Are you one of those people who cannot stop yourself from throwing a tantrum, or your club, when the golf ball goes off on a “frolic of it’s own”? In your defense, I’m sure that you only respond in this way because you care about your game. I wish I had a dollar for every time I have heard this particular line of defense used by a golfer attempting to justify his bad behavior!
I’m sorry if I appear sexist here in my assumption that this is a “male thing” but it does tend to be mainly men who suffer from such outbursts on the course. Perhaps this is because traditionally men are more competitive in nature, or because they are more concerned about another’s opinion of their performance. Maybe this is in the male gene pool, dating back to when we lived in caves, and it was massively important then for the male to perform well. Perform or do not survive.
Certainly, many golfers act as if their life depended on that last shot. A stray ball dents ones pride and ones confidence. It affects you at a very personal level. And the memory of that stray shot goes round and round in your mind, haunting you and taunting you on its way. The rest of the game is ruined as you stomp from hole to hole, head down, muttering obscenities under your breath. The anger induced tension ruins not just your equilibrium and enjoyment of this fantastic game, but it ruins your focus and rhythm too.
A negative cycle of effect ensues. The tense rhythm of your swing snakes its way down your club from hands to shaft to club face…and the ball shoots off in strange and unexpected directions. Yet this shouldn’t really be unexpected. It is the natural effect of anger. When angry, not only are you restricted by tension, you cannot think clearly, you cannot focus, your mental capacity is restricted and imprisoned by your pent up emotions.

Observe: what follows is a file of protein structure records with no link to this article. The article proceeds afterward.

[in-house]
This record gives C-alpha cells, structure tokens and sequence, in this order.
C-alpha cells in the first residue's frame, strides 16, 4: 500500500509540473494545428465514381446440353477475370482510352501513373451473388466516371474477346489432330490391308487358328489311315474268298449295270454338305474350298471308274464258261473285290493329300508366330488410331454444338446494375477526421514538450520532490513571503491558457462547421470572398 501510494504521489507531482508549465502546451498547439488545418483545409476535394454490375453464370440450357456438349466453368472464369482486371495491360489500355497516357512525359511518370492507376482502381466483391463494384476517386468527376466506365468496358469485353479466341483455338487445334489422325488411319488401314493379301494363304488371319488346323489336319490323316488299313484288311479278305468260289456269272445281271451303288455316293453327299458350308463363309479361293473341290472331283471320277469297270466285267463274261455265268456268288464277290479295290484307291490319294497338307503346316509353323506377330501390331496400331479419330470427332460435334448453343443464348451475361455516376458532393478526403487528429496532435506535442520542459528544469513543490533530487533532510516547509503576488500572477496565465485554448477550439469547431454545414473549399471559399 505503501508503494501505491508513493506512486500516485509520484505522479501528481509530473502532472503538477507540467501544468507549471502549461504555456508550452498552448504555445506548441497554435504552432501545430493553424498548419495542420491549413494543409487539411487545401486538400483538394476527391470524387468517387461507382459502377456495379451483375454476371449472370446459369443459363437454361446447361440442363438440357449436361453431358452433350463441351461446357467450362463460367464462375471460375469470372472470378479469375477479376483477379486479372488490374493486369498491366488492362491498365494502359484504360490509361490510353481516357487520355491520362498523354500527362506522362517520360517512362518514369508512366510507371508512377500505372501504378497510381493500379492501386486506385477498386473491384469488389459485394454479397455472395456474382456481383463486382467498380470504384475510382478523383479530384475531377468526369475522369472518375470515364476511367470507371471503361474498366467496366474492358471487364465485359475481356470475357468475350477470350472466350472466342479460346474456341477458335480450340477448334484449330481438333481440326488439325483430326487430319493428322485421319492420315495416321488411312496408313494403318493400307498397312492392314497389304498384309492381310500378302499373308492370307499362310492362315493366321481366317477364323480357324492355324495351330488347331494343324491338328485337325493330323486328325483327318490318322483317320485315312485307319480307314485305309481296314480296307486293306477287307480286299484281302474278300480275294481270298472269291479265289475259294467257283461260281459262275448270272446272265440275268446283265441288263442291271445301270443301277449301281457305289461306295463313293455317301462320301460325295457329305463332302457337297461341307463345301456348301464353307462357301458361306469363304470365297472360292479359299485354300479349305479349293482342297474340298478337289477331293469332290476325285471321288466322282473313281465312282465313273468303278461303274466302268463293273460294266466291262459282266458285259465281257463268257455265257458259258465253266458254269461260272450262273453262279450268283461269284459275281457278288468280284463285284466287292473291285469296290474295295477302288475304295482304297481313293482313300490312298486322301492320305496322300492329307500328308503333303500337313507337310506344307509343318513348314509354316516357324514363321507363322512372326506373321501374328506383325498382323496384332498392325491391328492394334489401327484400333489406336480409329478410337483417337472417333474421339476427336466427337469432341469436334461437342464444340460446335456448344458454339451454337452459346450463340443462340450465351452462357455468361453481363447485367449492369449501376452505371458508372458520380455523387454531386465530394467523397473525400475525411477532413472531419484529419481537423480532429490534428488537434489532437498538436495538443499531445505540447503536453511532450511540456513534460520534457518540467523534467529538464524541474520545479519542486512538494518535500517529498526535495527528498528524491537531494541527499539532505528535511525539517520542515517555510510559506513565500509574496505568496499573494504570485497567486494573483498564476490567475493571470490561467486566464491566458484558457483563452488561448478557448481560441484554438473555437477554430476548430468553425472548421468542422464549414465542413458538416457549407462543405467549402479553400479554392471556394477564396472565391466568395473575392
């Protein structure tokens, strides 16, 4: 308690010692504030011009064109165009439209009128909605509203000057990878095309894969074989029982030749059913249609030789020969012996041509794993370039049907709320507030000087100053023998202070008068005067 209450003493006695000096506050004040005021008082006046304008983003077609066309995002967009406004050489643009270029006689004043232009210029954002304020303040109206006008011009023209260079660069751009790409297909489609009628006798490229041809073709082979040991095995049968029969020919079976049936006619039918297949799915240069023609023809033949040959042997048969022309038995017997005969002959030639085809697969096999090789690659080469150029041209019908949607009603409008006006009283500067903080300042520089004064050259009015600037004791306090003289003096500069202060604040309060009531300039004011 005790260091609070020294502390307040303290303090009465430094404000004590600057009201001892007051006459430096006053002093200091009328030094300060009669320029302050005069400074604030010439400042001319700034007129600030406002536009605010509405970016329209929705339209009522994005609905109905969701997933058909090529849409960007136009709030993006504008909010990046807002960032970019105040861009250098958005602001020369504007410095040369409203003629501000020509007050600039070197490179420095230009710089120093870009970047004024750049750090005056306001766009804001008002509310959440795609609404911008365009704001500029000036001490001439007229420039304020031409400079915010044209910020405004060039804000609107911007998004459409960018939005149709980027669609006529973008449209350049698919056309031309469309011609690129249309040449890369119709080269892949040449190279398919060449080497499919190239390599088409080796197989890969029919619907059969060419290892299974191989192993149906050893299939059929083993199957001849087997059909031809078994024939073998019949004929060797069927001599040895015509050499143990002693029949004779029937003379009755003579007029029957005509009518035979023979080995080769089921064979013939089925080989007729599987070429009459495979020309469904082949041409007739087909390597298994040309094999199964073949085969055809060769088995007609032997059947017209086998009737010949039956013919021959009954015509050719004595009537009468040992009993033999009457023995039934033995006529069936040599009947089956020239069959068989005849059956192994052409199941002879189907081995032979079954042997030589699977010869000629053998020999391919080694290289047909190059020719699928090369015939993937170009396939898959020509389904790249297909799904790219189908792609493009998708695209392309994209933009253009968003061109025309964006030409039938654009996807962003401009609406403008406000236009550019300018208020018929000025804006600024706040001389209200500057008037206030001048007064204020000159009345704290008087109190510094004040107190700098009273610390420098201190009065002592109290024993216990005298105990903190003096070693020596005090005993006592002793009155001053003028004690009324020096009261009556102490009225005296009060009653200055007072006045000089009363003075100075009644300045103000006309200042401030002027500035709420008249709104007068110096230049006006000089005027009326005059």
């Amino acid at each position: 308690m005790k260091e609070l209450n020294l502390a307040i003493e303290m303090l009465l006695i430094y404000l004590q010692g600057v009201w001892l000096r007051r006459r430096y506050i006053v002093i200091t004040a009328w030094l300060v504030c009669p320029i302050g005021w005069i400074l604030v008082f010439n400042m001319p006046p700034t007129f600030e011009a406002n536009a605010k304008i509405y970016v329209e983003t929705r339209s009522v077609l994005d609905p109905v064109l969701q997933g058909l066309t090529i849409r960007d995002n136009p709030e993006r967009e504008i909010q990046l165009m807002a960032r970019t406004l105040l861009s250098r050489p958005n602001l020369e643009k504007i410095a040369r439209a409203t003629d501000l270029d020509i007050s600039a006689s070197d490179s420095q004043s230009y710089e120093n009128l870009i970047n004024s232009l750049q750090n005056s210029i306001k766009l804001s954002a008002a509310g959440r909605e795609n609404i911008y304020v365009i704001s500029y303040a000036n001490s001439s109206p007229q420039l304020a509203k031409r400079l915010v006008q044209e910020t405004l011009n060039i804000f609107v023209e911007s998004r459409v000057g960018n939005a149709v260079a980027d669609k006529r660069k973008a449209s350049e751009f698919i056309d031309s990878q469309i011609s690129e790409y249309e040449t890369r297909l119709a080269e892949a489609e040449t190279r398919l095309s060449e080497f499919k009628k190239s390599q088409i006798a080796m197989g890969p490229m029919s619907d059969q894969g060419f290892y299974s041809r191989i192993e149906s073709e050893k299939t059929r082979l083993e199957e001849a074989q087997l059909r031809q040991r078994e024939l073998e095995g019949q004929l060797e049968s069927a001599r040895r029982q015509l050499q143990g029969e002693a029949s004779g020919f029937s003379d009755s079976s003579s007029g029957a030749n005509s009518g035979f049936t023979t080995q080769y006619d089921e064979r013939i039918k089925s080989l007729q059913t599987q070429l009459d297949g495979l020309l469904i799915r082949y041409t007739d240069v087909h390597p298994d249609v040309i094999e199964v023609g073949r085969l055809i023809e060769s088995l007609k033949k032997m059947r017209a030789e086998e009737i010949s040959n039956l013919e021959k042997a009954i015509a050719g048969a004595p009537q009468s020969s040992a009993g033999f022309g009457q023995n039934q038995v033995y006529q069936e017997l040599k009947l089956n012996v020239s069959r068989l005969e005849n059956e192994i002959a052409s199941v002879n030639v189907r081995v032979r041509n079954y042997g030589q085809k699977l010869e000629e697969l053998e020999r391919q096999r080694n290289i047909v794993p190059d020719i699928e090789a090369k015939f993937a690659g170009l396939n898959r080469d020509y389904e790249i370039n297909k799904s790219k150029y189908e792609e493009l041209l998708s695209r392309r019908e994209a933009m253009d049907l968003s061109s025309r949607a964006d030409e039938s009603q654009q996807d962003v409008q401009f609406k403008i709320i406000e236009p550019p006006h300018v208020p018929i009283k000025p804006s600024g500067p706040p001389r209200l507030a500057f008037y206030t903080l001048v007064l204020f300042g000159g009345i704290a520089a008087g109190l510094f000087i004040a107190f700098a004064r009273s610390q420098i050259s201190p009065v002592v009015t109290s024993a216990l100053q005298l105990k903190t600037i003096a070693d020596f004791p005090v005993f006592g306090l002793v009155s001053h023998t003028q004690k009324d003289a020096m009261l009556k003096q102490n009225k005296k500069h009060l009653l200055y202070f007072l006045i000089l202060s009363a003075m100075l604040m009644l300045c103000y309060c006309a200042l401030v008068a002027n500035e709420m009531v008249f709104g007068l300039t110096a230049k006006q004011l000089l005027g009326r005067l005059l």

And in golf, you have to think clearly and focus upon what you want to happen. You have to relax and swing freely and mentally direct your ball towards the hole. Golf balls do as they are told. If you direct then in an angry manner, they will respond in a fierce and angry way!
So what can you do to stop getting angry on the golf course? There are many mental skills involved in playing great golf, and if you do not learn them your golf will never be that great. You can learn to take a step back, dissociate from the emotion and calm both mind and body. This is an art, and one which everyone can learn. You can learn to turn a blind eye to those shots which didn’t turn out exactly as you had hoped; you can learn to erase these negative memories from your golfing mind. You can learn to replace these thoughts and images with ones which are far more productive. You can learn to focus clearly and block out unnecessary distractions.
There are as many mental skills to be learned in golf as shots to play. And the key to them all is hypnosis. Hypnosis is a state of relaxation and focus. It is a state which allows easy learning and greater creativity. In learning to use hypnosis you also learn to change state in a moment, to switch from anger to calmness